French operators' Scope 1 and 2 emissions increased by 2% in 2022 as energy consumption of mobile networks continued to grow, according to data from the country's regulator Arcep.

Tereza Krásová, Associate Editor

March 26, 2024

5 Min Read
A green payphone on a street.
Arcep data sheds some light on the difficulties involved in greening the digital sector.(Source: Macky Albor/Alamy Stock Photo)

In 2022, the cumulative Scope 1 and 2 emissions of French operators Bouygues, Free, Orange and SFR rose by 2% for a second year in a row, according to data from French regulator Arcep.

The latest edition of Arcep's annual inquiry titled "Achieving digital sustainability" collates indicators on emissions and environmental performance of the digital sector, spanning telecommunications networks, data centers and certain kinds of devices.

While Scope 1 data refers to energy consumed directly by a company, such as through its vehicle fleet or by running boilers, Scope 2 refers to indirect emissions from the energy it purchases. The latter category can be measured in two different ways. 

The first, called "location-based," only considers the overall energy mix in a given area when calculating emissions tied to energy bought from the grid. Meanwhile, the so-called market-based approach takes into account market mechanisms like renewable energy certificates, making it easier for companies to reach a reduction in reported emissions.

The 2% increase reported by Arcep is based on location-based Scope 2 emissions, which rose by 3%. The regulator also points out that the increase in emissions in 2022 and 2021 comes after a large pandemic-induced drop in 2020. 

In the full report (available in French), the regulator also discloses that operators' market-based Scope 2 emissions fell by 5% in 2022 and were 25% lower than their location-based emissions, providing interesting insight into how much the two metrics can differ.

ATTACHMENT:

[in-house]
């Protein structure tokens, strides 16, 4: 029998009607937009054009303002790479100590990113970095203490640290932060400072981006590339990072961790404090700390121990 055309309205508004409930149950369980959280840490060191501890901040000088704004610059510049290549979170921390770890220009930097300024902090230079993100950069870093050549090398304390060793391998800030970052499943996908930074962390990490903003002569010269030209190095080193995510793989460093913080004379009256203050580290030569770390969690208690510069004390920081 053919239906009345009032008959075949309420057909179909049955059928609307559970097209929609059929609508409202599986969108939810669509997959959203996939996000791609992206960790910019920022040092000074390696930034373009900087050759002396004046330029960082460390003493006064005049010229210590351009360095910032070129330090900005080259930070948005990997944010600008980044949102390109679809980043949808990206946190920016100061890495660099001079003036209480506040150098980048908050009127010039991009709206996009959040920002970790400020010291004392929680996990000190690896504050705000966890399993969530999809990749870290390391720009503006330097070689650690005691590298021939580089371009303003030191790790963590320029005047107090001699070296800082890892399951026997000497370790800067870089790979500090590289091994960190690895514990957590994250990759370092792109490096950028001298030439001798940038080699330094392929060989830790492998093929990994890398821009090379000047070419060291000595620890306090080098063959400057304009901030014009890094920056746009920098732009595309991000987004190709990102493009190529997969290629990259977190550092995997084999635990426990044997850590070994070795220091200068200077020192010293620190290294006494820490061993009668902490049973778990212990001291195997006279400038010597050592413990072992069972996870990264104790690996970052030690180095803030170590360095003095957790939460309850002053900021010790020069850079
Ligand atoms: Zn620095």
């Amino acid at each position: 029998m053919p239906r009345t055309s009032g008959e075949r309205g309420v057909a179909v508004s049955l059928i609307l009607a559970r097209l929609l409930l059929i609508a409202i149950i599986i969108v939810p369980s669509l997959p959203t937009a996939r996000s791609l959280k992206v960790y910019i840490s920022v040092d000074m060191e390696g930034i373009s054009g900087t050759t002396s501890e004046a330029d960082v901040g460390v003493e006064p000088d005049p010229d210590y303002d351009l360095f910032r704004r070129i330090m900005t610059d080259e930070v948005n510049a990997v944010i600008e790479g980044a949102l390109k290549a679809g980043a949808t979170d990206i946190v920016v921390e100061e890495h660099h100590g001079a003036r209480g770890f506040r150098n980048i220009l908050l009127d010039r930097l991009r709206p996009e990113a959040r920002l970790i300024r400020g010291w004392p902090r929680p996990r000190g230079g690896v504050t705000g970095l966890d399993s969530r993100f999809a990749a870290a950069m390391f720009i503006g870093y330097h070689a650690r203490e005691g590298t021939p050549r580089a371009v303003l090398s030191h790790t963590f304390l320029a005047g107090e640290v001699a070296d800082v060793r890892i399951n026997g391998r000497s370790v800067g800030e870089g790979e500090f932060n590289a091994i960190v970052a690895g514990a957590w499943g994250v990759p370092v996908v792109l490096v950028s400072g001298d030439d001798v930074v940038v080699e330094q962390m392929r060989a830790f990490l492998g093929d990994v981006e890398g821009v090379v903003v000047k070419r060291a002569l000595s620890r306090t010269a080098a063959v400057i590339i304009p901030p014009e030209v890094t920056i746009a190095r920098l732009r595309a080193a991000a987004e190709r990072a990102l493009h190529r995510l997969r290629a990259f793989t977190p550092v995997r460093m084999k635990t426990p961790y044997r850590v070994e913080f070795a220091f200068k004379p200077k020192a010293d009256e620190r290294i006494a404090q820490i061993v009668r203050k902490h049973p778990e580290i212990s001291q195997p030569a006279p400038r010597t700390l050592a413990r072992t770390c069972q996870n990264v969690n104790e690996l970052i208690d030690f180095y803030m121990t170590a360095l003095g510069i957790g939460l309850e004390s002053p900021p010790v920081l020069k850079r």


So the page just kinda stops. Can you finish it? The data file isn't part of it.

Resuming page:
Growing data traffic impacts energy demand

Arcep reports that operators' energy consumption continued to grow, registering a 7% increase in 2022. This was due mainly to the rising energy consumption of mobile networks, which grew by 14% in 2022. Arcep attributes this to a 28% increase in mobile data consumption and the addition of 7,300 mobile sites in the same year. 

Data traffic is expected to continue growing worldwide, which means that the amount of power consumed by mobile networks is unlikely to fall anytime soon. While 5G networks are more energy efficient per unit of data, their greater capacity means they tend to consume more power overall than 4G. McKinsey, for example, expects data consumption to grow exponentially over the next five years, saying this will likely offset the benefits gained by using more energy-efficient data transmission protocols.

The good news, however, is that many operators worldwide are opting for renewable electricity. According to the GSMA, the share of renewable electricity used by operators disclosing to CDP, a nonprofit that tracks organizations' environmental impact, rose from 14% in 2019 to 33% in 2022. It is worth noting that this group of operators represents around 55% of mobile connections globally. In France, all operators apart from Altice (the parent company of SFR) made disclosures to CDP in 2022 and 2023.